That is another item of confusion for me, where to really draw the line on power output. Above are two different opinions, my bases for the number is from an article I read by
another member here @Decipha where he stated max for stock block is 550whp. I am hoping to find a good tuner for it so that won't be the problem.
I've seen them break at 200, I've seen them live at 625.

RPM, tune, and the nut behind the steering wheel.
 

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Discussion Starter #12
I personaly find the old flat tappet blocks , are less money and pretty robust .
I'm lucky I guess, in my area the 5.0 roller blocks are easily found for $100 or less. I can get complete Explorer motors for $250 at a u-pull lot. He had 15 to choose from last time I checked. I paid $75 for the block at the machine shop now.

I've seen then break at 200, I've seen them live at 625.

RPM, tune, and the nut behind the steering wheel.
At 200??? something was done way wrong.
There ain't no loose nuts here. At 54, I know the difference between performance driving and abusive driving. I am trying to do this motor right so I can get some longevity out of it. I would be happy at 450 if that's really what it takes. This will be the last time for this Mustang, if it has issues quickly I'm done and going back to my really old cars.

Last question here, what about balance? Would an internally balanced assembly be best as suggested above? Sounds logical to me.
 

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Cast crank will live longer than the block..

I have a 347 that runs fine I just pulled after putting 35-40k on it all supercharged around 550hp (498 uncorrected for altitude) that I've beat on hard. The trick is to keep the damn thing under 6k and don't get greedy with timing/compression. It's got a cast crank, light weight I beam forged rods and Probe SRS pistons. You don't need a stroker to make power to split the block. But if your going to spend the money anyway just stroke it and get the extra torque.
 

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. You need lots of rpm to hit that target, even with a blower.

RPM is much of what kills stock 5.0 blocks.
You are right and you are wrong. RPM does kill the block, but it does not take a lot of RPM to make that kind of power. There are quite a few people who make well over 500 whp with stock blocks. One guy runs mid 8's in the 1/4 mile with one, but he never spins it more than about 5,800 rpm or so.
 

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I'm lucky I guess, in my area the 5.0 roller blocks are easily found for $100 or less. I can get complete Explorer motors for $250 at a u-pull lot. He had 15 to choose from last time I checked. I paid $75 for the block at the machine shop now.


At 200??? something was done way wrong.
There ain't no loose nuts here. At 54, I know the difference between performance driving and abusive driving. I am trying to do this motor right so I can get some longevity out of it. I would be happy at 450 if that's really what it takes. This will be the last time for this Mustang, if it has issues quickly I'm done and going back to my really old cars.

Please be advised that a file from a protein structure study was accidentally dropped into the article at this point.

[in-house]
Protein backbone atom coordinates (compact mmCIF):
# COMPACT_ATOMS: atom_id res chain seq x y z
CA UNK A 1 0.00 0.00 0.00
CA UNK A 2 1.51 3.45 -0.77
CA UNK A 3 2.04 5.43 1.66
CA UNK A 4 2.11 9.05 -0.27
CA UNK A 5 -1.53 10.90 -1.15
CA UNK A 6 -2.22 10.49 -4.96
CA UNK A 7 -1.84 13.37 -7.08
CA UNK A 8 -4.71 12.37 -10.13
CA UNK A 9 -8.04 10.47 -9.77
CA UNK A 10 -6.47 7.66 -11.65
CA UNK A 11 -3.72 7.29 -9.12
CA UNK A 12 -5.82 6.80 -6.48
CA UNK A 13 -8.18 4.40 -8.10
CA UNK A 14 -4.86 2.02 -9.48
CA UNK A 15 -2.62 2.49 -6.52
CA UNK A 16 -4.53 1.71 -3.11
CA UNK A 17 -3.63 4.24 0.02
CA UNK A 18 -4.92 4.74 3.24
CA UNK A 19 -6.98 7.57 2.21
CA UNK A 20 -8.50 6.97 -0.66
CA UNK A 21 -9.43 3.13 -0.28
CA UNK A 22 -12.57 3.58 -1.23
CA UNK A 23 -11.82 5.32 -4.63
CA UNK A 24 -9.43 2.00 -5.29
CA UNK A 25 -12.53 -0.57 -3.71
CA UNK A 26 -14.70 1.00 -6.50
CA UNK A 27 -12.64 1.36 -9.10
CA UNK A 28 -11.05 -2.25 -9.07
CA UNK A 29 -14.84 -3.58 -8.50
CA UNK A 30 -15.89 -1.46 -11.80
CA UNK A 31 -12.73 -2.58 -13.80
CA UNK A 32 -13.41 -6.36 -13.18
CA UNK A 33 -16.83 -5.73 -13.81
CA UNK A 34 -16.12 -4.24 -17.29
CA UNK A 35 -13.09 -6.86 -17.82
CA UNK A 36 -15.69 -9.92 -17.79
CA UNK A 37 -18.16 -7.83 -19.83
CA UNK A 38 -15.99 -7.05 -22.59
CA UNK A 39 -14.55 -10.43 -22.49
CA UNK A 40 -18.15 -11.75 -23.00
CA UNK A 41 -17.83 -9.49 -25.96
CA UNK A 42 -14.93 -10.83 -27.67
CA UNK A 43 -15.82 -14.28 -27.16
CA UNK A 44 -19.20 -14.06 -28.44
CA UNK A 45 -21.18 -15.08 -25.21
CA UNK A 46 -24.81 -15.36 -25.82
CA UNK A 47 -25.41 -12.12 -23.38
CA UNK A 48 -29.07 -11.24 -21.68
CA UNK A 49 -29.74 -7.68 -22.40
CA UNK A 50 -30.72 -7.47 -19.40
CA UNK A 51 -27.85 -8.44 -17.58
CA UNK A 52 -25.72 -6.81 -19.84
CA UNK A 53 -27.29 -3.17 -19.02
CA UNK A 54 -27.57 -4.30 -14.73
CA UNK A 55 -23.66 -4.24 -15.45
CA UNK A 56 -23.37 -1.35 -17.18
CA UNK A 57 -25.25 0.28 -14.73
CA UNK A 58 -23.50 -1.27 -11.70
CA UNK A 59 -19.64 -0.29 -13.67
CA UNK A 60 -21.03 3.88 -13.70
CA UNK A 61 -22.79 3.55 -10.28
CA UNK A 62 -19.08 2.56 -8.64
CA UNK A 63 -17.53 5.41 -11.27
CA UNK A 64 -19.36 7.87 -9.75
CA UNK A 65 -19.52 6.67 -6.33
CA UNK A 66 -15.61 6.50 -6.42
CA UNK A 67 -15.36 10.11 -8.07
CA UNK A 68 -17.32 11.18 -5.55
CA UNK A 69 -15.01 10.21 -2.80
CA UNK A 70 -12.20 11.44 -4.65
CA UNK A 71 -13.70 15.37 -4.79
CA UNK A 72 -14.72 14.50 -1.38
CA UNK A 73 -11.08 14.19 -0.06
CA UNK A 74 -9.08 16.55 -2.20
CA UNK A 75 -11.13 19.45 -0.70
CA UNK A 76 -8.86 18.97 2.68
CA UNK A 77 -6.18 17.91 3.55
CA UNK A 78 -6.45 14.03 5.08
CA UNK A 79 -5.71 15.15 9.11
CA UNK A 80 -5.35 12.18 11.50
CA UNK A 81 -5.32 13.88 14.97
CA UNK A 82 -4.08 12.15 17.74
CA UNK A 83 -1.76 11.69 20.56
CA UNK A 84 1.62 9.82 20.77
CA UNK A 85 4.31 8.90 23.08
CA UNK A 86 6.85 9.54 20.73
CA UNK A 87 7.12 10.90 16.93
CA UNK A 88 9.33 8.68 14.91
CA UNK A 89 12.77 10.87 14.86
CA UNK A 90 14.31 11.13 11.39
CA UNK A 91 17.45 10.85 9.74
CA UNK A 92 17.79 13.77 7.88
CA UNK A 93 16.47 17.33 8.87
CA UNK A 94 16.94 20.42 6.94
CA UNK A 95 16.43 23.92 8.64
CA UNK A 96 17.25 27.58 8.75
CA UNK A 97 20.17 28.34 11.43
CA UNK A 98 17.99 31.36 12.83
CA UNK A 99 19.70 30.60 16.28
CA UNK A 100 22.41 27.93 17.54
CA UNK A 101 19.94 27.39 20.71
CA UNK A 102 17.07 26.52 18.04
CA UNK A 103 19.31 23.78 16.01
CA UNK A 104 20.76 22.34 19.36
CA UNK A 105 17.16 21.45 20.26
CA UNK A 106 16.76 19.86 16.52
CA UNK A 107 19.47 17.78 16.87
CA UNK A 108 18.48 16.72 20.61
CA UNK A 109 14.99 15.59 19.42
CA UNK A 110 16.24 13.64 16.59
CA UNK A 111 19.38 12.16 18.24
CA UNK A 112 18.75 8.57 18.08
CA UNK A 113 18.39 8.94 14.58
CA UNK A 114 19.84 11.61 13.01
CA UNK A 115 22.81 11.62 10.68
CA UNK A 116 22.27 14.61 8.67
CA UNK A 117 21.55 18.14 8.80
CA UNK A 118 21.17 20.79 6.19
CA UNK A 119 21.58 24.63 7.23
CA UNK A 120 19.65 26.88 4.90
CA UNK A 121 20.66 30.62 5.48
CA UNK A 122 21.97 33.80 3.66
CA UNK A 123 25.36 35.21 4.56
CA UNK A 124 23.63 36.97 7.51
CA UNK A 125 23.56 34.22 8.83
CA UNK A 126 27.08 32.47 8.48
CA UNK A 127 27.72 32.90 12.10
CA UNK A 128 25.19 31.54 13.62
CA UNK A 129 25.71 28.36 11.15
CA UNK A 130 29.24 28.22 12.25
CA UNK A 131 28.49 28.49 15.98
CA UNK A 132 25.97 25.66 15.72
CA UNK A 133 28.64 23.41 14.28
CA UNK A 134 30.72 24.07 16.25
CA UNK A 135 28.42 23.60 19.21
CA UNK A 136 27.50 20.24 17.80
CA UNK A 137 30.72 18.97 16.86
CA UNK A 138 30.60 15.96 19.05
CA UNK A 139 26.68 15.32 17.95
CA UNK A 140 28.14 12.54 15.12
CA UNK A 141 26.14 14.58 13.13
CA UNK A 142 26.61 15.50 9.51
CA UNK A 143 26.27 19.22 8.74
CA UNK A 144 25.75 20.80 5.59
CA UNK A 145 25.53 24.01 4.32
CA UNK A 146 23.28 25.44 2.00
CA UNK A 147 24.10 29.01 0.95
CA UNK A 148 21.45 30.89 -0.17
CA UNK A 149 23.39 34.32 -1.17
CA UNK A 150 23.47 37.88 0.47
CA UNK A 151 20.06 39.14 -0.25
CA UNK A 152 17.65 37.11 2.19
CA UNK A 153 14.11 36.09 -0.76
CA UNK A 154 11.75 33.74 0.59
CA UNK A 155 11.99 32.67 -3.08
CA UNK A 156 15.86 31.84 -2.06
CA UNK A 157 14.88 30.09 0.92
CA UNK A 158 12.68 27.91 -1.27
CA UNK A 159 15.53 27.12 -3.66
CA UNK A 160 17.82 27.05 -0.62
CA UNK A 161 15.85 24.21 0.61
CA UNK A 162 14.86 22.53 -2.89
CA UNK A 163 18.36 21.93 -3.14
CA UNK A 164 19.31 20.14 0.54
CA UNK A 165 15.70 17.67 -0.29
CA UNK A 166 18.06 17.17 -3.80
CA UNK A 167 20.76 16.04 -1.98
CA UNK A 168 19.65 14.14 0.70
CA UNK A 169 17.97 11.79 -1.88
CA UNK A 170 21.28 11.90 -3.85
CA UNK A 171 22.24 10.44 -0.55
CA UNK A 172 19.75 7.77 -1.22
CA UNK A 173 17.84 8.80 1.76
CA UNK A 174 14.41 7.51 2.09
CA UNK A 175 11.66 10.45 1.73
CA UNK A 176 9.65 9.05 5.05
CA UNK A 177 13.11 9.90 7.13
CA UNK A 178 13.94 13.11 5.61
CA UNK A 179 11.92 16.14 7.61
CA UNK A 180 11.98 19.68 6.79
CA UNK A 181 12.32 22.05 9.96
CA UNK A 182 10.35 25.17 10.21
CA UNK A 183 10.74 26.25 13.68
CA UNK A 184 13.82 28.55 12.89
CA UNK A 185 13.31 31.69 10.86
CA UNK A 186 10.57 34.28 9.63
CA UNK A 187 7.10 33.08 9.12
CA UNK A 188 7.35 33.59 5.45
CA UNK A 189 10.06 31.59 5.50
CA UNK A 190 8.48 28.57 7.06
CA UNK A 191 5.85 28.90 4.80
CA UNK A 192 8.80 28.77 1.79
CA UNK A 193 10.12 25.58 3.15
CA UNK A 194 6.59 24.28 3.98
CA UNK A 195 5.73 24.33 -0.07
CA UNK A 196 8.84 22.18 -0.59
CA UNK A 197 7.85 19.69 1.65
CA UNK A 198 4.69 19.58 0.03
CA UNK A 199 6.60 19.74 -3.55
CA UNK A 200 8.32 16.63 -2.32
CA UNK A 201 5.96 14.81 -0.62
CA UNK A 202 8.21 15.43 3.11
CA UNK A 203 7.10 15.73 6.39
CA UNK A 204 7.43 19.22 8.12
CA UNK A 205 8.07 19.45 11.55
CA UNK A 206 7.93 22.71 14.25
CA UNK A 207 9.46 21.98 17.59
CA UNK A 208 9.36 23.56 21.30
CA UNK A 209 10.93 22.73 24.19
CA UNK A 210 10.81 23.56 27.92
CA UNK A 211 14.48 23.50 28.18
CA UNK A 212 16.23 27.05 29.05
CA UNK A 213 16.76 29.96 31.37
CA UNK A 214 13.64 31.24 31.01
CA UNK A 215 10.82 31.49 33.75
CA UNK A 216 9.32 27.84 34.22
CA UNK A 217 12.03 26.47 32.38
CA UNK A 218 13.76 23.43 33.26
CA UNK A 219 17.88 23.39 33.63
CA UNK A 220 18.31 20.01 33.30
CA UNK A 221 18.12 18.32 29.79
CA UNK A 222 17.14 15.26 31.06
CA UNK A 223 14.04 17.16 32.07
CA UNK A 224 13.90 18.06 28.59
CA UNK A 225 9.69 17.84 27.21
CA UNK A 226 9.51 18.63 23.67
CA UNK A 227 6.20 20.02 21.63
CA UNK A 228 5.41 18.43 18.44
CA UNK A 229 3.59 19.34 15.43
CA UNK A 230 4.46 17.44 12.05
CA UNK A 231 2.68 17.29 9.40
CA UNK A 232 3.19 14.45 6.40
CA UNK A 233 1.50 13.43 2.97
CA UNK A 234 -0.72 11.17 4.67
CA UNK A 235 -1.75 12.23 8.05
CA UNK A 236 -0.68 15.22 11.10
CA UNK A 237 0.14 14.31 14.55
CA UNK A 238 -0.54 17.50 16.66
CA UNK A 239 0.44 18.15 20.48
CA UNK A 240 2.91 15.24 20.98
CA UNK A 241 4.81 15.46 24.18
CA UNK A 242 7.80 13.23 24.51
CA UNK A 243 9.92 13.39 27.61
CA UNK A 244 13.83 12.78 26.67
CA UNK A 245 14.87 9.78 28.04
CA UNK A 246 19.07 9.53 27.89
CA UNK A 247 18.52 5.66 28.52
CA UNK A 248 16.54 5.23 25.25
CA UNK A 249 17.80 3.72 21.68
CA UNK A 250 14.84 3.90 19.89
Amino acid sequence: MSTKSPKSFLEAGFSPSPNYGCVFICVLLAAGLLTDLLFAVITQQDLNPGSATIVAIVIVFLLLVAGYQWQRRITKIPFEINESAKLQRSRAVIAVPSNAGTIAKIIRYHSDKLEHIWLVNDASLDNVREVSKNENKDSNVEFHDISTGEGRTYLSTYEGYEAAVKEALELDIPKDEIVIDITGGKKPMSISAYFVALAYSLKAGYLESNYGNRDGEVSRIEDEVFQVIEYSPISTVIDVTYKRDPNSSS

Last question here, what about balance? Would an internally balanced assembly be best as suggested above? Sounds logical to me.
Yes....at 200. I've been building Fords for over 60 years.......not much left that I haven't seen. Incidentally, my beard is older than you....:p:p
 

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I have a 347 that runs fine I just pulled after putting 35-40k on it all supercharged around 550hp (498 uncorrected for altitude) that I've beat on hard. The trick is to keep the damn thing under 6k and don't get greedy with timing/compression.
This.

I remember when the word on the street was to avoid 347s because of "sidewall loading", a term which was repeated so often that the myth became "conventional wisdom". Until a few years passed and someone asked the question "has anyone who actually owned a 347 have it fail due to sidewall loading?" And another myth was debunked.

The "500hp grenade" myth was another one that came and went.

My recommendation is that anything you build should consider whether you want to daily drive, drive on weekends, or race. Do you want the car to idle without overheating and not die in parking lots? Do you plan on doing the tune yourself? Keep in mind that most shops will tell you that your car will be perfect in every way once they tune it, so you pay, and most likely the thing will have all sorts of problems and they will tell you that it's your fault because Ford designed the sensors all wrong (which is BS).
Do you have a reputable shop that you're certain knows how to tune this car?

To your original question, years ago I knew a guy with a 95 cobra and blown 306 that was dynod at 505 rwhp. LOL, the car looked totally stock and once I saw a camarobird driver make the mistake of trying to show him up. That cobra MOVED!